Marvel’s Pumping Iron Man Three Flexes Its Worldwide Muscles

A week before it opens in the U.S., the Robert Downey Jr. superhero caper smashes records abroad

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From Left: Actors Gwyneth Paltrow and Robert Downey Jr. arrive at the premiere of Walt Disney Pictures' Iron Man 3 at the El Capitan Theatre in Hollywood on April 24, 2013.
Kevin Winter / Getty Images

From Left: Actors Gwyneth Paltrow and Robert Downey Jr. arrive at the premiere of Walt Disney Pictures' Iron Man 3 at the El Capitan Theatre in Hollywood on April 24, 2013.

“Their American dream is bigger than yours,” proclaim the ads for Pain & Gain, the true-crime comedy about some Miami Beach bodybuilders. But Michael Bay’s satirical ode to greed was a 97-pound weakling that shivered in the mammoth shadow of Iron Man Three. The Marvel sequel, released by Disney, opened abroad to numbers that not only outmuscled Pain & Gain, it also topped the overseas premiere of The Avengers, last year’s supersmash from the Marvel masterminds. Their global dream is bigger than anybody’s, and they know how to turn superhero fantasy into billion-dollar reality.

For the second year in a row, the last weekend of April saw a movie that hadn’t opened in North America earn about 10 times as much as one that had. In 2012, The Avengers, which premiered in 39 foreign markets a week before its Stateside debut, amassed a record $185 million, dwarfing the $17.6 million earned by the domestic winner, Think Like a Man. This weekend, Iron Man Three, which opens May 3 in the U.S. and Canada, shattered The Avengers’ offshore mark, registering $195.3 million in 42 territories, while Pain & Gain won at home with a flabby $20 million, according to preliminary studio estimates.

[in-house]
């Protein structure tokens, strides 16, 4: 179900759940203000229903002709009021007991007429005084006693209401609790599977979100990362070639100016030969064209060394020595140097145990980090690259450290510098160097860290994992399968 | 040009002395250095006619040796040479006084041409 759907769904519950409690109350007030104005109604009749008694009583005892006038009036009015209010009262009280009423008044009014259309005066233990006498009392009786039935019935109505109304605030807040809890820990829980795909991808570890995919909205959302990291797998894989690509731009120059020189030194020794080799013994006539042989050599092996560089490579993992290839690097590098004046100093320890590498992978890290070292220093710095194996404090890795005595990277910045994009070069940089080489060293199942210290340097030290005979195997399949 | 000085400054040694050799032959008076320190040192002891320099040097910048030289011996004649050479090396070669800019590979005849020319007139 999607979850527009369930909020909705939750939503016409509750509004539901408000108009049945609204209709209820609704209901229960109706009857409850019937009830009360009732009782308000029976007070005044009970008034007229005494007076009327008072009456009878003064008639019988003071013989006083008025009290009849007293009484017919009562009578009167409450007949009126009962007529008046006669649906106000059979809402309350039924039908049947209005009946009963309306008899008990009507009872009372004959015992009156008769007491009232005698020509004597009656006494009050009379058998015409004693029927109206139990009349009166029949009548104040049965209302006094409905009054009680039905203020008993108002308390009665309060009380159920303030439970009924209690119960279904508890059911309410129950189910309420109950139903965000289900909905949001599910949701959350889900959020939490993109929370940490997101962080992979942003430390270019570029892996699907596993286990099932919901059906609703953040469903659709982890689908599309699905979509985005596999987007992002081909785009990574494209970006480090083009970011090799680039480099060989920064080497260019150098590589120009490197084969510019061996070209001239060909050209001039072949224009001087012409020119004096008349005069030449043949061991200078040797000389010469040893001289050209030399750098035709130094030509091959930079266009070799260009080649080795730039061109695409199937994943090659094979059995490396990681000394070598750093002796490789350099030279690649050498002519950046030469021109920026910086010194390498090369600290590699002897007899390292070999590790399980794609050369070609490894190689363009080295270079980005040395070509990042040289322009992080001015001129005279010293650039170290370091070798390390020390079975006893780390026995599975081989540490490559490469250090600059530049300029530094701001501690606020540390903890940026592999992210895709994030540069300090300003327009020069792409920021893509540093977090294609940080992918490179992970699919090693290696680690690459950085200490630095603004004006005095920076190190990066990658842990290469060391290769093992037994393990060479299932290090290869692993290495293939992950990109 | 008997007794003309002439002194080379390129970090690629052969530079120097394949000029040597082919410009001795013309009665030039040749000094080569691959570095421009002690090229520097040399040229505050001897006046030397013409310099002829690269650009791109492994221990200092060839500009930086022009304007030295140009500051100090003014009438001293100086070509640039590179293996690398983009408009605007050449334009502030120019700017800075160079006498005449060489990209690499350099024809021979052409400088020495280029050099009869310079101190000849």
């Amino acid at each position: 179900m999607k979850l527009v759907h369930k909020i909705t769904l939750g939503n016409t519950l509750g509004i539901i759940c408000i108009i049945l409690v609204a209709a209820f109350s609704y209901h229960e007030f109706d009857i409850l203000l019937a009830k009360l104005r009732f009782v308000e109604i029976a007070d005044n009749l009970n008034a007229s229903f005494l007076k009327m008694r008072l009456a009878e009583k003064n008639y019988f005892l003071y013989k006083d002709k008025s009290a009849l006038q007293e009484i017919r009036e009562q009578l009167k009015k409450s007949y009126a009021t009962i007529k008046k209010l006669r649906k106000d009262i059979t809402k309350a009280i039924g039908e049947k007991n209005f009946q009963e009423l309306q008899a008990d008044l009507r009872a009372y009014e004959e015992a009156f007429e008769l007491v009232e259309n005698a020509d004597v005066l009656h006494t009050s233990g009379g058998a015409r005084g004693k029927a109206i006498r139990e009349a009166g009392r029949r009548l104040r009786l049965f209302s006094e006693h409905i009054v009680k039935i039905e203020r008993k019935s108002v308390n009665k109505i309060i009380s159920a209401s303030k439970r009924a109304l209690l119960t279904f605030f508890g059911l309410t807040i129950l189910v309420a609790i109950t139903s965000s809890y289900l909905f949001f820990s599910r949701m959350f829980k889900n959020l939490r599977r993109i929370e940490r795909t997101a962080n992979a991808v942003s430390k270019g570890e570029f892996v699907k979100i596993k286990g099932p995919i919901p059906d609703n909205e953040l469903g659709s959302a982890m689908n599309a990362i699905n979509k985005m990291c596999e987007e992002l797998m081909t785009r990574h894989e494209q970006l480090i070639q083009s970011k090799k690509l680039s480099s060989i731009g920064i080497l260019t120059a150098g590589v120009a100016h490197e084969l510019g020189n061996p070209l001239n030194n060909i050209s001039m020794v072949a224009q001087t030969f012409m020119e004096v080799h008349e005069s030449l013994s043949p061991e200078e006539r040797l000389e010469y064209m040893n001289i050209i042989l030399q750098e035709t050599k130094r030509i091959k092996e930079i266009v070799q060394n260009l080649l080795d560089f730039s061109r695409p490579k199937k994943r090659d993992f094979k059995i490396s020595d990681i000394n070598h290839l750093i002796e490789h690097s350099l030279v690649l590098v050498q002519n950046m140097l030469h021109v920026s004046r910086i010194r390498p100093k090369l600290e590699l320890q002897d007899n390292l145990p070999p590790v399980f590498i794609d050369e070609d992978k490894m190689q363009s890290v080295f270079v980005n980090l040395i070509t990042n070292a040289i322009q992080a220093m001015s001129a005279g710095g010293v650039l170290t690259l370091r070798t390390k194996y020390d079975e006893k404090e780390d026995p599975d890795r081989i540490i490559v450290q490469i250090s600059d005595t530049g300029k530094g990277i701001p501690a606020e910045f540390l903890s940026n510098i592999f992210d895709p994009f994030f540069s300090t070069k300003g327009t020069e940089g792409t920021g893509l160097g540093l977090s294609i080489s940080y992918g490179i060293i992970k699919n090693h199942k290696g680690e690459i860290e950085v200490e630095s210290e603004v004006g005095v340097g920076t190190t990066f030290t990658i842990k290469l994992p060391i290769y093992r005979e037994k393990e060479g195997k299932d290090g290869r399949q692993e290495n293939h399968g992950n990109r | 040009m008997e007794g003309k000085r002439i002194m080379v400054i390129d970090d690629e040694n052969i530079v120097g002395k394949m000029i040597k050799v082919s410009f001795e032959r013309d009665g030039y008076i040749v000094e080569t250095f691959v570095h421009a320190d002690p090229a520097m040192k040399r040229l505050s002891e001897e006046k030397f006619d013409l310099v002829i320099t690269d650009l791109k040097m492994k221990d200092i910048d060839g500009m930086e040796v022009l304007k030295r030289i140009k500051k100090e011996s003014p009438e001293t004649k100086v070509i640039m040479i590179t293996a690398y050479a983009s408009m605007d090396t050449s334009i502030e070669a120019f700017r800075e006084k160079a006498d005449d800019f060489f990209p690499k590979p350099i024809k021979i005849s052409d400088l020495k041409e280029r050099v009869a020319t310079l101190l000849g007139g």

(READ: Richard Corliss’s take on The Avengers)

The genius of the Marvel Studios’ grand plan — which spent four years producing separate movies about the franchise’s comic-book characters Iron Man, The Incredible Hulk, Thor and Captain America before uniting the team in The Avengers — was not just to make a multi-hero megahit movie, or even a boffo series. It was to bring worldwide box-office luster to each individual superhero film to come after it.

If the studio had any disappointment with the 2008 and 2010 Iron Man movies, starring Robert Downey Jr., as Mensa industrialist Tony Stark, it was that they grossed most of their money in the U.S. and Canada. Even The Avengers earned only 59% of its $1.5 billion overseas. Why grouse about where the money comes from? Because most other billion-dollar-plus movies — Avatar, Titanic, the final Harry Potter episode, the most recent James Bond film — have taken in about 70% of their revenue abroad. So Marvel needed to prime the international audience to be as excited as the domestic crowd about the first Avengers followup.

(READ: Robert Downey Jr. Gets RecordBreaking Birthday Card)

Consider it done. Iron Man Three established all-time records in the Asian Pacific region (including Hong Kong, Taiwan, Indonesia and Singapore) and Latin America. The movie earned more money ($21 million) in the United Kingdom, which has one-fifth the population of the U.S., than Pain & Gain did in all of North America. And the Stark Express has yet to invade the huge territories of China (where it opens May 1) and Russia (May 2). Marvel has prepared a special edition for China, featuring scenes with actress Fan Bingbing that are not in the international version. As we said, these guys are smart.